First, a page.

Long-delayed nuclear plant in Tennessee nears completion
Tom Wallace started working at the Watts Bar nuclear plant as a young man in 1979, hoping he could eventually become a reactor operator.
It remains a work-in-progress for the Tennessee Valley Authority. Wallace, 55, is still finishing that plant 36 years later, one of the longest building projects in U.S. history. In a bizarre turn, what could soon become the newest U.S. nuclear plant is a piece of 1970s-era technology.
In the time it took to build it, Wallace raised two daughters and now has grandchildren. Meanwhile, the nuclear industry has designed a generation of entirely new plants now being built in Georgia and South Carolina.
"I would never leave this plant until it's running," Wallace said, standing outside the plant's turbine building in Spring City, about 60 southwest of Knoxville. "This is an important part of my career and life."
If nothing else, the second reactor at the Tennessee River site is a cautionary tale for the power industry. When it's finished, it will provide enough electricity to power about 650,000 homes in the Tennessee Valley. The cost of running a nuclear plant is relatively steady, and it does not produce greenhouse gases and other air pollutants.
But they are enormously expensive and complicated to build. The project ran decades late. In the early years, workers struggled to meet safety rules and ran up billion-dollar cost overruns.
TVA vastly overestimated the demand for electricity decades ago. In 1966, it announced plans to build 17 nuclear reactors in Tennessee, Alabama and Mississippi. By 1985, TVA canceled plans for almost half those reactors because of a slumping economy and spiraling construction costs.
The construction of Watts Bar 1 proved a big mess. Regulators approved construction in 1973. A dozen years later, TVA officials requested permission to load the plant's radioactive fuel. However, whistleblowers raised concerns about construction, prompting lengthy delays and inspections. In a 1995 summary, NRC inspectors reported they found poorly welded metal, electrical cables that were damaged during installation, and quality assurance records with missing or incorrect information.
It took until 1996 to get the first reactor running.
TVA deferred work on its second reactor, which sat unused and was cannibalized for parts. A contractor, Bechtel Power Corp., estimated in 2007 that finishing it would cost $2.5 billion over five years. The estimate badly missed the mark. The latest projections show the costs will be around $4.3 billion—more expensive than a natural gas plant, but cheaper than building a nuclear plant from scratch.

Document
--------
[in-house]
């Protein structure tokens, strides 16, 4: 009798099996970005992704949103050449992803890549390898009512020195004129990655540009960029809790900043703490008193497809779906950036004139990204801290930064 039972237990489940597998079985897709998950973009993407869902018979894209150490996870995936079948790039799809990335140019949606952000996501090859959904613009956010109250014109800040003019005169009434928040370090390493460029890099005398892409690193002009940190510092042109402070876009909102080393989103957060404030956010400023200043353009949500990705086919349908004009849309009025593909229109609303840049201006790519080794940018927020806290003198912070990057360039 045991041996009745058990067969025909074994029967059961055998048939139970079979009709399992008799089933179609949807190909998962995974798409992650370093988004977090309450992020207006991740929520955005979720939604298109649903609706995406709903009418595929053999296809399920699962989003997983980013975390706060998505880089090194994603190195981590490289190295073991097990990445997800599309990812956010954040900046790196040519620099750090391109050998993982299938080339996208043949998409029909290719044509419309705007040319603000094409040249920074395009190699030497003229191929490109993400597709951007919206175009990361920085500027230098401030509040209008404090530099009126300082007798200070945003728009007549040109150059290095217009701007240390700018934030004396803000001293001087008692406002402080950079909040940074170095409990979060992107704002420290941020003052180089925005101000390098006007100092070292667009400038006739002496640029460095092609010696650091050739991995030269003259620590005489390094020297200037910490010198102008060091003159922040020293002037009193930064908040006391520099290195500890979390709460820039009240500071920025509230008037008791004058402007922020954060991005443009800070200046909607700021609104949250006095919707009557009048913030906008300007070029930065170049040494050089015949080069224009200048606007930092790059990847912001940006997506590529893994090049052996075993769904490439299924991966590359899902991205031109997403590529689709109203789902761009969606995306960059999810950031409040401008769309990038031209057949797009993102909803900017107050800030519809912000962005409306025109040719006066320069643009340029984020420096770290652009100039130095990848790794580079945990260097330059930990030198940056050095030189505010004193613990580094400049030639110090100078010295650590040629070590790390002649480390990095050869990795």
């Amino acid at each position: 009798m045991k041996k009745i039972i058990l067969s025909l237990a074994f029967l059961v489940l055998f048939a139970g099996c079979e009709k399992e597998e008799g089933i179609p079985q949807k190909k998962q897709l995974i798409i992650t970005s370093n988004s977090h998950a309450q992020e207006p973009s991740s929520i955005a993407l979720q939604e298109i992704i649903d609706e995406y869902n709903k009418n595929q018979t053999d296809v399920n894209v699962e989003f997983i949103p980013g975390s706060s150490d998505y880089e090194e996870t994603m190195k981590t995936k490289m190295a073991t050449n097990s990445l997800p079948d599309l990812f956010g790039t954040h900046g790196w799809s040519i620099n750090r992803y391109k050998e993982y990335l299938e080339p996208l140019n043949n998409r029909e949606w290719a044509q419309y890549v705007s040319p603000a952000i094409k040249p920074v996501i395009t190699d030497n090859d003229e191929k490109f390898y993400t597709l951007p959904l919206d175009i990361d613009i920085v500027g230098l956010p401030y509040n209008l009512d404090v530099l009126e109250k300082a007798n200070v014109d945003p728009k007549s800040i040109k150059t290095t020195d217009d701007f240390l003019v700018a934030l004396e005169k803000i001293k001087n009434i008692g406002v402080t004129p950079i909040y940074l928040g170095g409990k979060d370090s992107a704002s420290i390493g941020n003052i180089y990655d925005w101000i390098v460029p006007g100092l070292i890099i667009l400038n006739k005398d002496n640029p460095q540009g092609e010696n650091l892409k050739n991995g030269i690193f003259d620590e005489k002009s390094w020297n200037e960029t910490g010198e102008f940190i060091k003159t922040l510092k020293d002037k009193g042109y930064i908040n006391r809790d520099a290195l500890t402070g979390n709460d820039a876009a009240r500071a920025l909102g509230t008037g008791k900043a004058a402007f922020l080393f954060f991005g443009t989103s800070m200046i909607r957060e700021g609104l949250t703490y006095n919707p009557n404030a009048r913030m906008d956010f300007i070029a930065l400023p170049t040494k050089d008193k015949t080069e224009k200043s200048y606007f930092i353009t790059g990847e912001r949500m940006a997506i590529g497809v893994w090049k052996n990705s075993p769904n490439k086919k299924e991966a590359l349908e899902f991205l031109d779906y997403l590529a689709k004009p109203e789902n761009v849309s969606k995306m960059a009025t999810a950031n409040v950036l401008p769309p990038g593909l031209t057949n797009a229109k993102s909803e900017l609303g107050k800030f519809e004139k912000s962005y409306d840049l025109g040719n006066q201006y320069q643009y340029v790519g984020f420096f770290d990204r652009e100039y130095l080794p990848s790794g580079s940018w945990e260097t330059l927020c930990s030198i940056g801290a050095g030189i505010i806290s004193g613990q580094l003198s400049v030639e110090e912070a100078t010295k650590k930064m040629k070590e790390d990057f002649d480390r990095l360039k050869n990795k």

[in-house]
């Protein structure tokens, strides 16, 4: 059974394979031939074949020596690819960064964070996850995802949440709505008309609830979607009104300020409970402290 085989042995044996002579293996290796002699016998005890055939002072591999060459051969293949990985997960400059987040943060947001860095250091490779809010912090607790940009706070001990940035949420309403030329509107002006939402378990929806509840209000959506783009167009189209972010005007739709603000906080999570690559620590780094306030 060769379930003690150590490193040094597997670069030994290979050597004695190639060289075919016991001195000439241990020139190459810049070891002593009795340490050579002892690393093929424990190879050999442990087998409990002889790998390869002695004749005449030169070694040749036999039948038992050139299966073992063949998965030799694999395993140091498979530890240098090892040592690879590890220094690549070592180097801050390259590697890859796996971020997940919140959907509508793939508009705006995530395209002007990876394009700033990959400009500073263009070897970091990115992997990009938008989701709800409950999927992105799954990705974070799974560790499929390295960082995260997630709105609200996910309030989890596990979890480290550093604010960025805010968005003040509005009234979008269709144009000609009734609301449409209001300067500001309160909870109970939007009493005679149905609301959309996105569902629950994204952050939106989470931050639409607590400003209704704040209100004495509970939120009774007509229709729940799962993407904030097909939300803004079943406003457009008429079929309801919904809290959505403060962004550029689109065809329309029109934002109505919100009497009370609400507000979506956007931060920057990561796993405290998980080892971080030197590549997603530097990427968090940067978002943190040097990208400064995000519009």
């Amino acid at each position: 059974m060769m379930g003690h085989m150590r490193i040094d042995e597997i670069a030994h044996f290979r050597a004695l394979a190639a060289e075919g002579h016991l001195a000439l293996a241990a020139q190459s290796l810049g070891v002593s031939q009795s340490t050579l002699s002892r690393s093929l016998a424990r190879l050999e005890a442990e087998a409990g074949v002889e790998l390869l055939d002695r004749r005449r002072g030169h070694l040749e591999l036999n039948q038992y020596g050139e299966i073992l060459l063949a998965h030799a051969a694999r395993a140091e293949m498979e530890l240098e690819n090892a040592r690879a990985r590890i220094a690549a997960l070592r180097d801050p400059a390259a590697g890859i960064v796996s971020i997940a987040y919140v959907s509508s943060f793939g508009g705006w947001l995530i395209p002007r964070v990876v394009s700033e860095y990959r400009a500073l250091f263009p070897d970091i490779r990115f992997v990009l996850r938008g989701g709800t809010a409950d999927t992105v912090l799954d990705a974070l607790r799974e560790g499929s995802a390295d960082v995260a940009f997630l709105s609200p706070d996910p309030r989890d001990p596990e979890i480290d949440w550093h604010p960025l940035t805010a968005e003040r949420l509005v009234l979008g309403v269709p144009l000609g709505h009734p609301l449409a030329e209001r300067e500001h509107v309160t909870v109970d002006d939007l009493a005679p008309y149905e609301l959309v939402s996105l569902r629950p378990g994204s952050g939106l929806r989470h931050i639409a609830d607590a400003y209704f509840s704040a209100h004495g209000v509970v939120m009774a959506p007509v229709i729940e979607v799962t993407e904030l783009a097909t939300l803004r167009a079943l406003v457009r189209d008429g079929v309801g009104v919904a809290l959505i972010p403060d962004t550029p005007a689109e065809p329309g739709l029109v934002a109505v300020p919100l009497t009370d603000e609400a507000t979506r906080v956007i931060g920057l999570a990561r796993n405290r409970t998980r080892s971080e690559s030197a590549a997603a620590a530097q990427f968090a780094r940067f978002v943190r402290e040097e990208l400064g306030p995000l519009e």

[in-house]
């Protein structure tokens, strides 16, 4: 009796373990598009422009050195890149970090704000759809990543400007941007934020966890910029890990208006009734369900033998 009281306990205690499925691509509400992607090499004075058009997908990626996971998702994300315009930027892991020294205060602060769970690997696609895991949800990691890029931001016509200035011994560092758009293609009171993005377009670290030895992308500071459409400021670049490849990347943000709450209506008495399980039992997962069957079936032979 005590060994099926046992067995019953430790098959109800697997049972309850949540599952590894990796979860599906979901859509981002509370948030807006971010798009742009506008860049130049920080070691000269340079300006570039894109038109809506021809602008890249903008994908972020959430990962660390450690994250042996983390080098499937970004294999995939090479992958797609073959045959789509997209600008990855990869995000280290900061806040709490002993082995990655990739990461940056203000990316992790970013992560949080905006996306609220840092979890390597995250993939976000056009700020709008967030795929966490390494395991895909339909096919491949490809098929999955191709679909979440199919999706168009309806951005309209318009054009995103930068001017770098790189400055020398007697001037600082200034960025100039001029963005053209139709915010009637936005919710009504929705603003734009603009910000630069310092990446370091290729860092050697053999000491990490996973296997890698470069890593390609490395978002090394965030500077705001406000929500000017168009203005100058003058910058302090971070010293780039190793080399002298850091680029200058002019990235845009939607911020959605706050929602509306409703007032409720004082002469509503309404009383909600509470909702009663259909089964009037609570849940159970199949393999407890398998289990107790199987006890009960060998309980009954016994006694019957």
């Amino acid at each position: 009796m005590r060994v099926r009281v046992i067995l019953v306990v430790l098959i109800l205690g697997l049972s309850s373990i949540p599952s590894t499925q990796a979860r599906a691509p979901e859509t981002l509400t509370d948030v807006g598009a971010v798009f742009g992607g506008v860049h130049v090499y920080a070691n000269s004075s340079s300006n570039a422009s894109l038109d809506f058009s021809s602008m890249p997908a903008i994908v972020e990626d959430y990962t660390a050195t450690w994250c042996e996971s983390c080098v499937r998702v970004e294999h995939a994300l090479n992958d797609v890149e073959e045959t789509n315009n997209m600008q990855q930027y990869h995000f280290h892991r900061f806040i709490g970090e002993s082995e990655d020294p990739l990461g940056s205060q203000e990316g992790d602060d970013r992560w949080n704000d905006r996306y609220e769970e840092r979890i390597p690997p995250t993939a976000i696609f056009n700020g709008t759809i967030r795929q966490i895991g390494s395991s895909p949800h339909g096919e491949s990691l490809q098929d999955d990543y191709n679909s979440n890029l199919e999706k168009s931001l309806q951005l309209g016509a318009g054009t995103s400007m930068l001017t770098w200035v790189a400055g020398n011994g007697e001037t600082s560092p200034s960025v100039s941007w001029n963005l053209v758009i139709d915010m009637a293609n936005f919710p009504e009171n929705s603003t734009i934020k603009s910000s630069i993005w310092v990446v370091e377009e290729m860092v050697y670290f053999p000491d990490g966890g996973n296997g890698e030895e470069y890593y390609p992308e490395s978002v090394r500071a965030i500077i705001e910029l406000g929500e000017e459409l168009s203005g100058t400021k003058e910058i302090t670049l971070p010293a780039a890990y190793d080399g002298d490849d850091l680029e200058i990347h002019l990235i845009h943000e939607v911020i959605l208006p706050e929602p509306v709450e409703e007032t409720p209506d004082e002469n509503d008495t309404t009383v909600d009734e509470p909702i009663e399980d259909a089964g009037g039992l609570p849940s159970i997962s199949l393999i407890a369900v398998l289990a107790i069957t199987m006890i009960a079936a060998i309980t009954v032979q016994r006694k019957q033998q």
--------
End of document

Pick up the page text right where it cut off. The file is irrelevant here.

The utility says its electrical demand is relatively flat. Starting the nuclear plant will allow it to shutter dirtier coal-fired plants. It's also a long-term hedge in case natural gas prices rise in the future, TVA President Bill Johnson said.
"This is going to be a very effective, economic proposition," he said.
Federal safety regulators will decide in the coming weeks whether to grant the plant an operating license. Johnson said the facility expects to load its nuclear fuel toward the end of the summer and gradually start operations.
Construction got off to a rough start, with an audit by TVA's Office of the Inspector General accusing program managers of being ineffective, failing to provide enough oversight and not disclosing budget problems. The U.S. Nuclear Regulatory Commission fined the utility $70,000 in 2013 for failing to verify all parts purchased for the plant met quality rules. TVA officials said they tracked down every single part, and none of them proved defective. After a management shakeup, construction appears to have improved.
The Union of Concerned Scientists wants the commission to make the utility monitor the plant for aging since the facility is not brand new.
"It's going to be the brand-new eight-track tape player in the fleet," said David Lochbaum, director of USC' nuclear safety project. He also sits on a TVA community action board, an unpaid position. "I think they can do that homework and show the plant is OK."
Reviving the old technology posed unique issues. TVA pulled out many old pieces of equipment for replacement or refurbishment. The U-shaped control room for the newest reactor was designed to look just like the first, even though some of the underlying technology has changed. No matter where they work, operators controlling the power plants will see identical displays.
The Watts Bar plant is the first to pass an NRC inspection showing it has all the emergency backup gear required after a 2011 earthquake and tsunami caused major meltdowns at a nuclear plant in Japan.
About 2,500 workers are now employed at the site, including those testing individual plant components.
At the end of the day, nobody's going to remember when the plant was finished, said Mike Skaggs, the senior TVA vice president overseeing construction. "What they're going to remember is, is the plant safe? Was it a good decision? Is it reliable?"
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